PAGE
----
using System;

class Program{

static void Main(){

Console.WriteLine();

for(int i=0;i<5;i++){
Console.WriteLine("C# Rules!");
}//end for loop

Console.Write("nPress the Enter key to end program ");
Console.ReadLine();

}//end Main

}//end class Program

Note that two things change in the sourcecode. First, the initial value of our sentinel variable is set to zero,rather than one. Second, the condition-test is now i<5 instead of i<=5.Either way works, but I recommend using this latter because that's howyou'll see it most often in others' code, and in online examples. Howwould you write a for loop that writes "C# rocks!" ten times to theconsole, and tracks the number of times the loop has iterated? Idemonstrate below:

using System;

class Program{

static void Main(){

int lineNum = 0;

Console.WriteLine();

for(int i=0;i<10;i++){
lineNum = i+1;
Console.WriteLine("C# Rules! (line # " + lineNum.ToString() + ")");
}//end for loop

Console.Write("nPress the Enter key to end program ");
Console.ReadLine();

}//end Main

}//end class Program

There's no rule stating that a loop's sentinelvariable must be incremented by a value of 1 each time the looprepeats. For example, we could increment the sentinel variable inincrements of 5. Try the following program in your editor, and noticethe output:

using System;

class Program{

static void Main(){

Console.WriteLine();

for(int i=0;i<=50;i+=5){
Console.Write(i.ToString() + "t");
}//end for loop

Console.Write("nnPress the Enter key to end program ");
Console.ReadLine();

}//end Main

}//end class Program

It's also possible to decrement the loop'ssentinel variable's value, either by one or some other amount. Forexample, here is the countdown.cs program that mimics theten-second countdown at NASA when the space shuttle is about to launch.You'll note something you may not have seen before, i.e. the System.Threading.Thread.Sleep() method. This is just something we can use to create variable-length pauses in the execution of our console-mode programs:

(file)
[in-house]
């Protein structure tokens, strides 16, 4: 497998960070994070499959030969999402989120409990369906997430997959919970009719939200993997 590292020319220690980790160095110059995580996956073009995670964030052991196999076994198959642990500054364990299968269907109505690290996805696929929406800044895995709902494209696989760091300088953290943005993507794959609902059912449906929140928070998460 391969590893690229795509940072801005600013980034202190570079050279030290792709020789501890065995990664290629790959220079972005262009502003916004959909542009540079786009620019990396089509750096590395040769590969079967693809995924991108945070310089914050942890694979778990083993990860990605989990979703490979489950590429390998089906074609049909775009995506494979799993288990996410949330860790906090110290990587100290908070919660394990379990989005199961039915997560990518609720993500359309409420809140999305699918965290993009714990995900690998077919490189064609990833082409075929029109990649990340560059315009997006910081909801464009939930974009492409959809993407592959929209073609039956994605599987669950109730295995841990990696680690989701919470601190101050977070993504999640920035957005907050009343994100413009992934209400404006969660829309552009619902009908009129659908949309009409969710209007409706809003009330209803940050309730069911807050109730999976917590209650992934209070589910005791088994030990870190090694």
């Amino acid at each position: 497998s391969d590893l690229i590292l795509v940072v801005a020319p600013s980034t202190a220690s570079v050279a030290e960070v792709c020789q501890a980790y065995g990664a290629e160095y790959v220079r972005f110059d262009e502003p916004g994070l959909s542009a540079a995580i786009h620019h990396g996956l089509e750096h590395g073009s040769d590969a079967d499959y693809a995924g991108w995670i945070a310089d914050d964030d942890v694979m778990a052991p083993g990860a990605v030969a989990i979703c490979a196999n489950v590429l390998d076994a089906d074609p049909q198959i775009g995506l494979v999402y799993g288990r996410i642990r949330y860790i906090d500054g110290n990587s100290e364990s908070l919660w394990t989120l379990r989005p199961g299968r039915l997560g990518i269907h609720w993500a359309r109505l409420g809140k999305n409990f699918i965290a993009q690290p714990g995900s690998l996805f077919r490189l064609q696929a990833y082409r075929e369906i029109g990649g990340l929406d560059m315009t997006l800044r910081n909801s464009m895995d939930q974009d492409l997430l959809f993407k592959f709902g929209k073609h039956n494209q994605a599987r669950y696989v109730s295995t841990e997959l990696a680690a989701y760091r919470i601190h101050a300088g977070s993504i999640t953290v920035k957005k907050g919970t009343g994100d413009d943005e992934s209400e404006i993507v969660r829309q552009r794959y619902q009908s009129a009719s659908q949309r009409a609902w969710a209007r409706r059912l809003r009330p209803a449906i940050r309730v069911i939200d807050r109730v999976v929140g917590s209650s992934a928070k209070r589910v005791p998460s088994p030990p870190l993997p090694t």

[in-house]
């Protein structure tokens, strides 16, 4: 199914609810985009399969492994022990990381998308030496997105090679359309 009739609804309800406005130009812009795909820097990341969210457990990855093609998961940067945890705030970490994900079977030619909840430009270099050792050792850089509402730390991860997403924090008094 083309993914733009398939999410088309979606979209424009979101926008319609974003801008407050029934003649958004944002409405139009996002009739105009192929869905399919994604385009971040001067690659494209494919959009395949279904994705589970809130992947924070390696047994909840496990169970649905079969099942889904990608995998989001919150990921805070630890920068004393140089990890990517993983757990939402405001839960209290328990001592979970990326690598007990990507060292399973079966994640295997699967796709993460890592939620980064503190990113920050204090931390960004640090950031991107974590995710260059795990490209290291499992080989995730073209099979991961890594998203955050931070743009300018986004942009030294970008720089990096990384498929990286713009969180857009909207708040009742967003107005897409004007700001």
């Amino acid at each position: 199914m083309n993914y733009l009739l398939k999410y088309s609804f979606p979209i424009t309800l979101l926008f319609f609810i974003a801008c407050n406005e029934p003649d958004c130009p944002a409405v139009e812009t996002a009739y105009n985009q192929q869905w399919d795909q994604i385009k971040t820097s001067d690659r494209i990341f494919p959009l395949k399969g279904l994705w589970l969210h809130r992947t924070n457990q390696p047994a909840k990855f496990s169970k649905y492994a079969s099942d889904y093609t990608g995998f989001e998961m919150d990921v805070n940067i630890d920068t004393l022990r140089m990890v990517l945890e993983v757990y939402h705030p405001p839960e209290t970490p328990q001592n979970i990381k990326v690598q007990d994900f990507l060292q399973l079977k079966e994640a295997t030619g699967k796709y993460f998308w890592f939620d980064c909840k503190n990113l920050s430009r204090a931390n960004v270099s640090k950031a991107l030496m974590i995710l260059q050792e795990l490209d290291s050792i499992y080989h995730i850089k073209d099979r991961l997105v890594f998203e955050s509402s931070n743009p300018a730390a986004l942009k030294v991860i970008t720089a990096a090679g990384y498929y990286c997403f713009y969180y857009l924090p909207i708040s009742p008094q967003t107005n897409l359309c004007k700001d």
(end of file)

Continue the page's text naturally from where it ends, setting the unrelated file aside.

using System;

class Program{

static void Main(){

Co

nsole.WriteLine();

Console.WriteLine("nTower to shuttle: "We're showing all systems are a go…"");
System.Threading.Thread.Sleep(2500);

Console.WriteLine("nShuttle to tower: "Roger that! We're green across the board here…"");
System.Threading.Thread.Sleep(2500);

Console.WriteLine("nTower to shuttle: "Roger, shuttle. Initiating countdown…"n");
System.Threading.Thread.Sleep(2500);

for(int i=10;i>0;i–){
Console.Write(i.ToString() + "t");
System.Threading.Thread.Sleep(750);
}//end for loop

Console.WriteLine("Blast off !!n");

Console.Write("nnPress the Enter key to end program ");
Console.ReadLine();

}//end Main

}//end class Program

As you can see, in this example, we begin oursentinel variable at a value of ten, then decrement its value by oneeach time through the loop. When the value of i is no longergreater than zero (which happens after the tenth iteration), thecondition-test fails and the body of the loop is stepped over, withprogram flow resuming at the first line of code following the loop, Console.WriteLine("Blast off !!n");

There are two types of programmers in the world: those who have written infinite loops, and those who are going to write infinite loops at some point in time ;) An infinite loop is one from which program control never leaves.

Like the Energizer® bunny, the loop just keeps going, and going, and going…